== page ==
And one of the things I like the best about the book is the way that a poem by someone like Borges can be next to a poem by someone who came here for graduate school, and they can be in conversation with each other. And so I think it’s full of contradictions and perhaps juxtapositions, but I think that feels true to what I understand of living here.

Well, let’s take on a challenging one. Is there a poem here that you might point to as an example of some of these contradictions or some of these more difficult-to-grasp aspects of Texas? And when I say more difficult to grasp, I mean for people who have been fed a diet of all the barbecue and boots and all of that.

One that occurs to me is by a poet named Shin Yu Pai, who is a poet who lives in Seattle. And I remember finding this poem and asking her about it. And she said, “I never really felt like Texas welcomed me,” though she was from Texas.

And her poem, actually, was written in response to, I believe it was an article in the New York Times about sort of a day without immigrants. There was this sort of a protest or this idea, like a story, like, what would the world actually look like without the work that immigrants do here? And so, that’s what her poem’s called. It’s called “A Day Without an Immigrant, Dallas, Texas.”

At Pearl Street station,
two brown-skinned men

in painter’s pants stand
out in a sea of white

I am just one more face
sticking out in a crowd

& it is my privilege

that prevents me from
understanding why

the workers want to know
how to buy one-way trips

the automated machine
sells only one roundtrip fee,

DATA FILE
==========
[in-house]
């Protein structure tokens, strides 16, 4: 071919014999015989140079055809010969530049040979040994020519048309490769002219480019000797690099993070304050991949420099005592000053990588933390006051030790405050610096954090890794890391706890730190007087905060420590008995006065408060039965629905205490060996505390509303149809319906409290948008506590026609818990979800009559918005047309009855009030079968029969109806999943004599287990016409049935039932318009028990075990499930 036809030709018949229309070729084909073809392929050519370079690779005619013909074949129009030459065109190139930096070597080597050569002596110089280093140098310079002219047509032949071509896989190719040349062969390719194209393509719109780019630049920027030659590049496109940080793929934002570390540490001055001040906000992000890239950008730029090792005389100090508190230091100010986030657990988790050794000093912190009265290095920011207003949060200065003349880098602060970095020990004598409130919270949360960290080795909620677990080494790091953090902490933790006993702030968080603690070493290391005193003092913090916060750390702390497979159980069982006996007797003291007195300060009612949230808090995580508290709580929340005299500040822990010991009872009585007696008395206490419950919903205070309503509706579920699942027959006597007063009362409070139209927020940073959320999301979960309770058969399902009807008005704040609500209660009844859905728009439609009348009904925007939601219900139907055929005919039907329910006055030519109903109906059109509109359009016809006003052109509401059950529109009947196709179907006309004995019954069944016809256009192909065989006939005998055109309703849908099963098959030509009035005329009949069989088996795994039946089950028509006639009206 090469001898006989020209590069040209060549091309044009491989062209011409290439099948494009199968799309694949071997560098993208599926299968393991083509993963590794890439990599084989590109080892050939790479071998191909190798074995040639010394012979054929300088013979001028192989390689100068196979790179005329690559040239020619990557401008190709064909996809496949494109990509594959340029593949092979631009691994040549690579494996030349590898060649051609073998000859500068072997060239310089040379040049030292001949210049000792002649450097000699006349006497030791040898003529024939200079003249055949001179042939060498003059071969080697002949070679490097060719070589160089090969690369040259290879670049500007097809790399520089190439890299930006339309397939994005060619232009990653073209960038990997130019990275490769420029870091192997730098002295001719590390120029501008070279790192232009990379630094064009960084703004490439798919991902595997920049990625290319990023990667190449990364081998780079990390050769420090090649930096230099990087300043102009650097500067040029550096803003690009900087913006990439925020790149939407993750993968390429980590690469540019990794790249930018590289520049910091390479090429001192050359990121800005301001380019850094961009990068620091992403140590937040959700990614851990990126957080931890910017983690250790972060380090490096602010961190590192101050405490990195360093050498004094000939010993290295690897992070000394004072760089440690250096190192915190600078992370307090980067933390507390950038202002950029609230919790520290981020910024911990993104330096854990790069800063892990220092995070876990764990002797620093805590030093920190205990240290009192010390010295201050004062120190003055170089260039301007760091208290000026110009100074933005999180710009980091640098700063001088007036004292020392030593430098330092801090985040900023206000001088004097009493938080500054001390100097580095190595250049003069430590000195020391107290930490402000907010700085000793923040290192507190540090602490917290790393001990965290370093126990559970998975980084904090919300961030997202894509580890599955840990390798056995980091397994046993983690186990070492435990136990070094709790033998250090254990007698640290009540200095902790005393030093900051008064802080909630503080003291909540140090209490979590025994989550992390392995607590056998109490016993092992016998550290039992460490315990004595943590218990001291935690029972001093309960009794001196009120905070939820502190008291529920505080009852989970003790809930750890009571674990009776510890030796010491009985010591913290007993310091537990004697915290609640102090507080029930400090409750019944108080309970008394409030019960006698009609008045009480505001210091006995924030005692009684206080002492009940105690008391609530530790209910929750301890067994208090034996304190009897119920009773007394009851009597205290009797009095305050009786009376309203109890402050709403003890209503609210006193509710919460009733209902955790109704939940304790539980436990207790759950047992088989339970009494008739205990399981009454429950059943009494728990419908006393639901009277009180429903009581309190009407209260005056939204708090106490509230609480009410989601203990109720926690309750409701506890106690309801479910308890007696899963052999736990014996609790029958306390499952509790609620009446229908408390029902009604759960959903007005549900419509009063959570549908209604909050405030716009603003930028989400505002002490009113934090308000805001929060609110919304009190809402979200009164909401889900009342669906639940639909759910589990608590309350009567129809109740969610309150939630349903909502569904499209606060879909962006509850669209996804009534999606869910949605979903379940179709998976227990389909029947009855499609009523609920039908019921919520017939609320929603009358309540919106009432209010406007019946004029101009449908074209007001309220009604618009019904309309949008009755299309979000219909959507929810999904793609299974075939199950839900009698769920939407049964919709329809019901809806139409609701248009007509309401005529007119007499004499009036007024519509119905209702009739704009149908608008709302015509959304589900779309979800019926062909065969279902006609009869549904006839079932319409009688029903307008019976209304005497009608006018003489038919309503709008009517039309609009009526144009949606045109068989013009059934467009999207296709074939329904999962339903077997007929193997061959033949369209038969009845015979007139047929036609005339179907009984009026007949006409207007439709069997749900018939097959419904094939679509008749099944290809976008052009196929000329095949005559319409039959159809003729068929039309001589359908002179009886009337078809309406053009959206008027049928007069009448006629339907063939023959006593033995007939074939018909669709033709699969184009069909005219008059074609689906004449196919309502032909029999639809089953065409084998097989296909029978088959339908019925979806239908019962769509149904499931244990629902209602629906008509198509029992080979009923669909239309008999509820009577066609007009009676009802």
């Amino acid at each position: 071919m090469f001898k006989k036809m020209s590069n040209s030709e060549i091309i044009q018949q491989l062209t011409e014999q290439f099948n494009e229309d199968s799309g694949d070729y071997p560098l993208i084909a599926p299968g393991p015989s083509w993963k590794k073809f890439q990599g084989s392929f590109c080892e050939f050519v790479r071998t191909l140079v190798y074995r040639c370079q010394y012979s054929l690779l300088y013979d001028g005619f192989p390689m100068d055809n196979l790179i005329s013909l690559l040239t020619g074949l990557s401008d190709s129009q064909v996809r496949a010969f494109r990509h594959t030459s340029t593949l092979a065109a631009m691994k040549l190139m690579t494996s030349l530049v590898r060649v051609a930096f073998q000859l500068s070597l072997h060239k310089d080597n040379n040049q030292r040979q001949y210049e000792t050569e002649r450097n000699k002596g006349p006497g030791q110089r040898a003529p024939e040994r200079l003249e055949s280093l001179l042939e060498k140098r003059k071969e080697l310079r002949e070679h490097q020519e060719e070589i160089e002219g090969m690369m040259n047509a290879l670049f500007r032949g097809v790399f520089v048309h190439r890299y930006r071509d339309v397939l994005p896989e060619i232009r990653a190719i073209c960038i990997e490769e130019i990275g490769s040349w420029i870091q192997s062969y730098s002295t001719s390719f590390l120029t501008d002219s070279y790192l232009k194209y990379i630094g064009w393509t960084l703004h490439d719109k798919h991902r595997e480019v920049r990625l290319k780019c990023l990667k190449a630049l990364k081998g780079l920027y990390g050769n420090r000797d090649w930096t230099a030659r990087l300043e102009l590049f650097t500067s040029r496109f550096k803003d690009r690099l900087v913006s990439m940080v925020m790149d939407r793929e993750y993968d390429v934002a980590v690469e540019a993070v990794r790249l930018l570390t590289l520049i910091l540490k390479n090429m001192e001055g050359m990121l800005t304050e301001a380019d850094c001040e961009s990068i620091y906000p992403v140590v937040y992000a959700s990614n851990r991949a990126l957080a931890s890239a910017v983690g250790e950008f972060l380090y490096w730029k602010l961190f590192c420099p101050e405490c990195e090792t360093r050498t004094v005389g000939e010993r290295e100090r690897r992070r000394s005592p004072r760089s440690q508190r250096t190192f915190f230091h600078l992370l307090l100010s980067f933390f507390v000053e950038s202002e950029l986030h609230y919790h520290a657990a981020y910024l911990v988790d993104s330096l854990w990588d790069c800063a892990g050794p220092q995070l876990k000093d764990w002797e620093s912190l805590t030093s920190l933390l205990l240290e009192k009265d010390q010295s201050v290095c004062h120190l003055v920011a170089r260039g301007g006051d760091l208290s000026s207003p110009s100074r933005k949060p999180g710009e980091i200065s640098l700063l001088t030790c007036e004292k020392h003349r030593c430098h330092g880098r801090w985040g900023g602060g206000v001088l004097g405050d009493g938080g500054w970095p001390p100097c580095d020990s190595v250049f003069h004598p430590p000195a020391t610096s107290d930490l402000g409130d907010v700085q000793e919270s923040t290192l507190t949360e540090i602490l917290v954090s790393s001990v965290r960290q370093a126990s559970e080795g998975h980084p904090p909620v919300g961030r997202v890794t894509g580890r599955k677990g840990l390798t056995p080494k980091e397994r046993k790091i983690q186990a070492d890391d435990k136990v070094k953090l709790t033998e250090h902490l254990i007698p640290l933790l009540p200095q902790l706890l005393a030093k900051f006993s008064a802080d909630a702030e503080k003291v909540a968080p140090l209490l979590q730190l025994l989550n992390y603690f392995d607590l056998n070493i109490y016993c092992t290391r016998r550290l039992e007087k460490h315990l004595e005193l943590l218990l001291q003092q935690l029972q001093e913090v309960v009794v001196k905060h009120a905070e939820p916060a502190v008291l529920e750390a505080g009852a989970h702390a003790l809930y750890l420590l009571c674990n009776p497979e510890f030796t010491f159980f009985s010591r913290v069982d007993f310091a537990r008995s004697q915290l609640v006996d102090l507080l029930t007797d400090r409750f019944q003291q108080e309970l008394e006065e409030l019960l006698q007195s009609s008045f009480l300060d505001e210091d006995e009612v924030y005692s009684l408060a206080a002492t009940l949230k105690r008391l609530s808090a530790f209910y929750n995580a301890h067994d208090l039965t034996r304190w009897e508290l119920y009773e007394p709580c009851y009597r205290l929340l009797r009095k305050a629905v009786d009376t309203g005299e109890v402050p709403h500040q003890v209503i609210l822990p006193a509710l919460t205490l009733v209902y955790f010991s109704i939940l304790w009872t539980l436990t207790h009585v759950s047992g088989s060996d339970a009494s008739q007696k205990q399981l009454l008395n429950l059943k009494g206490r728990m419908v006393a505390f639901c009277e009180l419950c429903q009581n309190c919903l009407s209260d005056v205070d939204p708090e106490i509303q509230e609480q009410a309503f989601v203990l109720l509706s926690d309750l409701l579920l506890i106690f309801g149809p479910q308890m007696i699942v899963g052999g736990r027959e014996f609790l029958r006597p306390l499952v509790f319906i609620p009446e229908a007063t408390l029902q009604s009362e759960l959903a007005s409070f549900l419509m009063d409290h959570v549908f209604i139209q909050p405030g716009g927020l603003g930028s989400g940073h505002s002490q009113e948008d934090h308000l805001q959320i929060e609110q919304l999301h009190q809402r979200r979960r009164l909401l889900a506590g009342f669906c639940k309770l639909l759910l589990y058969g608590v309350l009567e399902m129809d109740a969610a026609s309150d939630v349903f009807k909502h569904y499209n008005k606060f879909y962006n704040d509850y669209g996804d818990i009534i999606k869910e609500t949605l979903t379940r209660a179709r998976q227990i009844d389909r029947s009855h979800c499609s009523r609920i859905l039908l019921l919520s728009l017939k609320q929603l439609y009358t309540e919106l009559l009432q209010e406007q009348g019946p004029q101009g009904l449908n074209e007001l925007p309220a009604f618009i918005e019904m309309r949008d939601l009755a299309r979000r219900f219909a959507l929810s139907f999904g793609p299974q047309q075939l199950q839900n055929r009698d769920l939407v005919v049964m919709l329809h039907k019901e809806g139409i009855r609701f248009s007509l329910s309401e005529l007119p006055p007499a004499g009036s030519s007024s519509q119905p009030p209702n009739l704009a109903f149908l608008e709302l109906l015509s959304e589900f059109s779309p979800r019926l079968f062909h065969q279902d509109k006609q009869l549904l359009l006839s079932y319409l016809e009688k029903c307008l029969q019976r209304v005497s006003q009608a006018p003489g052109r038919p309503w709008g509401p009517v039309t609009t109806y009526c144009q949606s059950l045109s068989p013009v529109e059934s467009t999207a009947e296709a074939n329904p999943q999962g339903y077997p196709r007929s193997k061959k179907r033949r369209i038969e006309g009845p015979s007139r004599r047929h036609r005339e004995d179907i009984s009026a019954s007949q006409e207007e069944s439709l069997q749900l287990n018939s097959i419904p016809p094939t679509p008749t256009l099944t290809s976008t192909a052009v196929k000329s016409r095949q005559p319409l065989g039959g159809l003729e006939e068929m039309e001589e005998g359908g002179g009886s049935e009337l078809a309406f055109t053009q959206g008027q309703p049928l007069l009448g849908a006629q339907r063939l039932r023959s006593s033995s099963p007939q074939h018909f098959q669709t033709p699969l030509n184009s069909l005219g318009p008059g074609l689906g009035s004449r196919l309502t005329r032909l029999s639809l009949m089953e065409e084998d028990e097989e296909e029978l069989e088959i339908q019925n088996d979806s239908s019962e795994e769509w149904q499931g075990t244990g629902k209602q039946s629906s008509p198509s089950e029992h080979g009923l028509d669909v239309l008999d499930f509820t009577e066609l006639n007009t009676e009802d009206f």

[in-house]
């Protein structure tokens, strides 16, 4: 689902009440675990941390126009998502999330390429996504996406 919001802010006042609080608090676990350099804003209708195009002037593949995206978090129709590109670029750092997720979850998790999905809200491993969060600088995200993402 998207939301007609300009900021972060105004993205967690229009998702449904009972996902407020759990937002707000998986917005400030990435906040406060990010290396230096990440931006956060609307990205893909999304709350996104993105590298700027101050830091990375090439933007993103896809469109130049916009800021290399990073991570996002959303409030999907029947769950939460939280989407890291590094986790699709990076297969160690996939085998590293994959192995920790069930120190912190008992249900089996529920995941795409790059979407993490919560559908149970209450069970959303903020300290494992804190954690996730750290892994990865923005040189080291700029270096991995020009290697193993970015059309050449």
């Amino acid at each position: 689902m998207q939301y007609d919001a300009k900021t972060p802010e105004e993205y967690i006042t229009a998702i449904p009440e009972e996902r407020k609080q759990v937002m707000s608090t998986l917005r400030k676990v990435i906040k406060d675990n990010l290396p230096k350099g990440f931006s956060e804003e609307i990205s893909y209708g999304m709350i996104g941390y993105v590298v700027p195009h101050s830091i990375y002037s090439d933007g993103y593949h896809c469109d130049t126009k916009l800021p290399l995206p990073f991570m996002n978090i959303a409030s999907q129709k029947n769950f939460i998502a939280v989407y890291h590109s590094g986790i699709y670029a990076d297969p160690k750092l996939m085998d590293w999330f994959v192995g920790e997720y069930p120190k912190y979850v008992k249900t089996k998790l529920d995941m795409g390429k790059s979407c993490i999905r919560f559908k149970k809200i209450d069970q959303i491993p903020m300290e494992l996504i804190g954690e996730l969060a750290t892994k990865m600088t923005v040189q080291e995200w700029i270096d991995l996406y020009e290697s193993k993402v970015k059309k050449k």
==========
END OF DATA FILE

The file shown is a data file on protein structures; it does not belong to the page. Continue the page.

back to where you came from

he isn’t asking me for change
says it clear enough so that

there can be no mistake
Sí. Yo sé.

But a dollar fifty is a lot of money.

So you have an Asian woman who grew up here and left and has never really felt at home kind of narrating an experience of someone else, who also feels like a stranger here. And it does what I think poems really do, is it focuses on this one little detail to say something I think larger about an experience of the world.

But I think what this book does is something even bigger, too. It’s the juxtaposition of some of these different visions of Texas, I think, that is perhaps, taken together, most striking.

Did you find, as you go through these poems, that there’s a particular thread – not just the geography, clearly, but something else that sort of ties together these ideas?

I used the word recently, this sort of parallel approach of celebration and interrogation. And for me, Texas is bold, and there are poems about these non-human creatures that live here and these incredibly expansive physical places.

And at the same time, I think that the lyric poem is sort of the voice of the individual human experience in some way and of the emotions that come with that.

When I was talking to and approaching, I also solicited poets I admired and I said, you know, I don’t want this book to be – not that I don’t love tacos and Willie Nelson and the rodeo; I love all of those things, but I have a complicated love for this place – and I said, I’m looking for poems that somehow have an element of being a love letter, but also perhaps a more complex one than you might get.

It’s this sort of beauty and brutality, or maybe a mixture of the fun and the frustration? And without the other, you don’t have the Texas that we know, in a sense.

Yeah, absolutely. I mean, one of the oldest poems is a funny one. It was sold as a book at Neiman Marcus in 1939. It’s by someone named Townsend Miller. And I just kind of came across it in the archives, but the last line ends, “the tongue staggers / to speak it for the size or where to take it.”

And you can’t talk about all of Texas in any singular way that holds anything for me. I mean, there’s just too much, too many different languages and voices and threads. And so I liked that, “the tongue staggers,” to kind of find the language for it.

But these poets have found, I think, incredibly inspiring and meaningful ways of speaking to what is both, as you said, beautiful and and often brutal about about this independent, anachronistic place.